ln(Pi) � 5.693(0.323)17.63

� 0.714ln(Ci)(0.105) Standard error

6.80 t statistic

R2 = 79.6%, DW = 1.83.

They also found that over this period, the value forln(at) in (3) could be explained using measures of worldinflation and industrial activity

ln(at) � 1.249ln(Pt) � 1.582ln(It)

where Pt was taken to be the wholesale price index forall countries and It, world economic activity. Indeed,

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these two variables accounted for 99.9% of the variationin the estimated values for ln(at). (The authors did notsupply standard errors and t statistics for eachparameter.)

MacAvoy (1988) carried out a study over the period1960–1986 for seven metals (copper, lead, aluminium,zinc, iron, nickel and molybdenum). The price level equ-ation used by MacAvoy took the form

(Pit) � b0i � b1(Pt) � b2(It) � b3(Sit�1) � b4(ERt), (4)

where ER is the exchange rate and S is the metal stocklevel. Such an equation is obtained as the competitiveequilibrium solution to a system of supply anddemand equations.

Interpretations

What stands out from these panel data studies is thatlow priced metals are used in large amounts and highpriced metals are used in small amounts and this inversecorrelation appears to be remarkably stable over time.Indeed, Nutting found it extremely surprising that sucha correlation should hold over five orders of magnitudein relation to price and over eight orders of magnitudein relation to consumption. The observations led him topropose Nutting’s first law—“As the price of a metalincreases relative to other metals by a factor of two, theconsumption decreases relative to other metals by a fac-tor of three” . Such a law implies causation and that met-als have a common price elasticity of demand so thatone interpretation of the above overall relationship is thatall metals have a common demand curve.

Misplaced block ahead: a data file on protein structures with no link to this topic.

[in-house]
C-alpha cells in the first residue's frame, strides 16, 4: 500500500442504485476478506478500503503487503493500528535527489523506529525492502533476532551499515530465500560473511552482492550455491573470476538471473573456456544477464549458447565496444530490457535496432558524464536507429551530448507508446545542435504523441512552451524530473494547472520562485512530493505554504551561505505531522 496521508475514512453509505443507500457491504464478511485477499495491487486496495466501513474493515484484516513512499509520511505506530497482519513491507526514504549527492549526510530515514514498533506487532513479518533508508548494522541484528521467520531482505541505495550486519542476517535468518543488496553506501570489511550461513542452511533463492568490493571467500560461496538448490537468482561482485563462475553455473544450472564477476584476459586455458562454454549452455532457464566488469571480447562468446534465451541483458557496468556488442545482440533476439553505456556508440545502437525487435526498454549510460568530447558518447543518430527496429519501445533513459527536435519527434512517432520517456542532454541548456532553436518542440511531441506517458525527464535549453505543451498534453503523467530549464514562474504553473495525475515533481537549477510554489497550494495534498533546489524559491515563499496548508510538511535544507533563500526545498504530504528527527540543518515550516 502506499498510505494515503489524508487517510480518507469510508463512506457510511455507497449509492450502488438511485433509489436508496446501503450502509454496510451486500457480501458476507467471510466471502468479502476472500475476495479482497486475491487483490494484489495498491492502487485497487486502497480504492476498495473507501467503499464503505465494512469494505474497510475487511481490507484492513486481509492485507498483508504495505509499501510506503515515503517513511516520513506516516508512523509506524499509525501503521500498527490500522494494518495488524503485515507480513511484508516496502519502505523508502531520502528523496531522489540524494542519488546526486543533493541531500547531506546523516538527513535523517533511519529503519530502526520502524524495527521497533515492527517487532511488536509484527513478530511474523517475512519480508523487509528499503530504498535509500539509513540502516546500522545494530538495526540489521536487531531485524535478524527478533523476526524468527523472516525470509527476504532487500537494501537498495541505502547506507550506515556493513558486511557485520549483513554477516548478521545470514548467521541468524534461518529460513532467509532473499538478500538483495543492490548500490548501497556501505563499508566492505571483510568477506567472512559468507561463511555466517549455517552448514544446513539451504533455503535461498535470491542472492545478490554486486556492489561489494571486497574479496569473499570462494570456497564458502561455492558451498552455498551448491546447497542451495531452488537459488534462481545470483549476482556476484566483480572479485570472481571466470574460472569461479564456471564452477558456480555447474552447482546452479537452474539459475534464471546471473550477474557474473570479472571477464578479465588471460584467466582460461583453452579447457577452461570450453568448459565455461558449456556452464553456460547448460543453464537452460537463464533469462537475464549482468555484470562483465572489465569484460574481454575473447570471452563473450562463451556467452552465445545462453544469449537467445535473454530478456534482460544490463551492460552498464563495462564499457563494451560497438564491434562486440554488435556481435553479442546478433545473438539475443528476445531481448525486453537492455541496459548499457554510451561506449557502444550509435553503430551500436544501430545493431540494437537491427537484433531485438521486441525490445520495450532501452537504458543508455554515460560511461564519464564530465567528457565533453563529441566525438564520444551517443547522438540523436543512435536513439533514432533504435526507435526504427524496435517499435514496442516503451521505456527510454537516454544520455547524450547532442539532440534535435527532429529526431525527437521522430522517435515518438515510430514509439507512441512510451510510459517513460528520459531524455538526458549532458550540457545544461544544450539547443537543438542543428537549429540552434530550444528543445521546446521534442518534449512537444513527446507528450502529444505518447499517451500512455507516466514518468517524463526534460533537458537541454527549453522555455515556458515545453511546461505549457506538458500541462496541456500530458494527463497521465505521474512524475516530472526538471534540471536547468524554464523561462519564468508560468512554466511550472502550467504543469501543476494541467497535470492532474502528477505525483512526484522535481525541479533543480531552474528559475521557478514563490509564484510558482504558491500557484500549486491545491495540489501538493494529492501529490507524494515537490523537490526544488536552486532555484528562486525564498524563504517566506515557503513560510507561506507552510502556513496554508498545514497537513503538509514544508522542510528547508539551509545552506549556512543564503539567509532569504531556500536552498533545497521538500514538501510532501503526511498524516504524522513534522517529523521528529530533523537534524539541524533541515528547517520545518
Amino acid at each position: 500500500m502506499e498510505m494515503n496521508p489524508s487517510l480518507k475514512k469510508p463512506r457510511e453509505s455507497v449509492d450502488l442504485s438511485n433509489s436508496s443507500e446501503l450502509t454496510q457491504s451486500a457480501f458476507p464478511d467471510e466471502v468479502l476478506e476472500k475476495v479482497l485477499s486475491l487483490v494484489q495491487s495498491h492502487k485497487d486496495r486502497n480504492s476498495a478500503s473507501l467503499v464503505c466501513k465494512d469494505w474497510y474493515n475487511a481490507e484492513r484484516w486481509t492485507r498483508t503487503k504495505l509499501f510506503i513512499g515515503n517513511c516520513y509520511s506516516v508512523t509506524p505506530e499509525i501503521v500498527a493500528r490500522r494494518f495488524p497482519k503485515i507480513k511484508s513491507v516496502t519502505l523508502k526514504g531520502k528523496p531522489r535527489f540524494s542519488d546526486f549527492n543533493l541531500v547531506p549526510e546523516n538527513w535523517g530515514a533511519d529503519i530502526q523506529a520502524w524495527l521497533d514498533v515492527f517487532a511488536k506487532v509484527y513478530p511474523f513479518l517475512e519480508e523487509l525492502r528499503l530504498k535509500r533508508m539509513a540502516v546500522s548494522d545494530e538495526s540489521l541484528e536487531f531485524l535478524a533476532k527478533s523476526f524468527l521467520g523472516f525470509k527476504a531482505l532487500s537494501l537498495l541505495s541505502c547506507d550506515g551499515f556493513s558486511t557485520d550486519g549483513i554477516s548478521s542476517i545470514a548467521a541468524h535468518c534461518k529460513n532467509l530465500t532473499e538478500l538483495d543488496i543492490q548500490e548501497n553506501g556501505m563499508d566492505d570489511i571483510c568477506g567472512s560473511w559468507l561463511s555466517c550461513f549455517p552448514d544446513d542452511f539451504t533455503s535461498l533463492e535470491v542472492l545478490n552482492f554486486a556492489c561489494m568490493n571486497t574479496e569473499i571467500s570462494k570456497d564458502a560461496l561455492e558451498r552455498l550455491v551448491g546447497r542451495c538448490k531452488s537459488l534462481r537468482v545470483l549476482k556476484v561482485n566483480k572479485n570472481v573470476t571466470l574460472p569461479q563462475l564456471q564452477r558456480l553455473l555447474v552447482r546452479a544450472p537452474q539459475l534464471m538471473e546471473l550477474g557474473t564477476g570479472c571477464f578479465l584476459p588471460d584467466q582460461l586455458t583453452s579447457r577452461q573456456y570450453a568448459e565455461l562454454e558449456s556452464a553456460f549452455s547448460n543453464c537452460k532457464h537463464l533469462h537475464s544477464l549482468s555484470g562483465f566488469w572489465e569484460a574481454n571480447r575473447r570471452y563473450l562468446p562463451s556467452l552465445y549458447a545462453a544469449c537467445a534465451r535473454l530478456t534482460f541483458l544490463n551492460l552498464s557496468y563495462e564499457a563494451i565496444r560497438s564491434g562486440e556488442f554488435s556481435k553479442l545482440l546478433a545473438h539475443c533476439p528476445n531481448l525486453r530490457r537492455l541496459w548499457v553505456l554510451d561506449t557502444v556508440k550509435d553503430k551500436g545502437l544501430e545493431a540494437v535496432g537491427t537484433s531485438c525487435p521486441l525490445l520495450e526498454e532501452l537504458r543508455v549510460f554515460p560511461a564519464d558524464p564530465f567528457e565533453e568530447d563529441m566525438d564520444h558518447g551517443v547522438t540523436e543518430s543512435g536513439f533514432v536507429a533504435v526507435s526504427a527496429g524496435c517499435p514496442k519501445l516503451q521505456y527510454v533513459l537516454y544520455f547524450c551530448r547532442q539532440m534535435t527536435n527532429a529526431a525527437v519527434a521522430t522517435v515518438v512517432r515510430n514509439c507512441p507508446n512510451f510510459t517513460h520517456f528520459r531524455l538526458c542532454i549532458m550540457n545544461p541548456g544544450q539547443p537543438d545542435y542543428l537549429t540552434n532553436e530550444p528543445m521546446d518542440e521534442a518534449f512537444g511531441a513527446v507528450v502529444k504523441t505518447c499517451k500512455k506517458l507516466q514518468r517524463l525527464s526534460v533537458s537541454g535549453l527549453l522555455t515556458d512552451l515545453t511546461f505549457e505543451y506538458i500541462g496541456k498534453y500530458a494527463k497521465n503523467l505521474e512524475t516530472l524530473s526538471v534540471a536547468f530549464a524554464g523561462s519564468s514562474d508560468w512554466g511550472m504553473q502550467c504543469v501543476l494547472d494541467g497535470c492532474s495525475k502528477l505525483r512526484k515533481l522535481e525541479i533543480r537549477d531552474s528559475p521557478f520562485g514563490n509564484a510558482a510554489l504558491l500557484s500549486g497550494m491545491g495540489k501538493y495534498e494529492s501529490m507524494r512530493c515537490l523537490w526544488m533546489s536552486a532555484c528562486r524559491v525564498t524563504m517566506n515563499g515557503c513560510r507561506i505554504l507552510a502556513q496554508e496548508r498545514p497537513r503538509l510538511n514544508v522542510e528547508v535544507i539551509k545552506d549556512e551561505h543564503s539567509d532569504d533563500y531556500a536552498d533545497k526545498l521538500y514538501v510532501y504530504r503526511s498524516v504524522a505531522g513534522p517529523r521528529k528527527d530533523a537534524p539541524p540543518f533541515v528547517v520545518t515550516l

This is visualised in Fig. 1 for the simpler case ofthree metals, labelled A–C, in any one year. Each metalhas a different level of supply, but a common demandcurve, giving the three equilibriums that determine theobserved price–consumption pairings for each metal.Note that in this illustration, the world supply or pro-duction of a metal is predetermined by exogenous factors

Fig. 1. A common metals demand curve.

such as mining conditions and the economic consider-ations of previous periods. In such a case, the world mar-ket price adjusts to a predetermined level of metal pro-duction so that price, rather than consumption, is thecorrect dependent variable.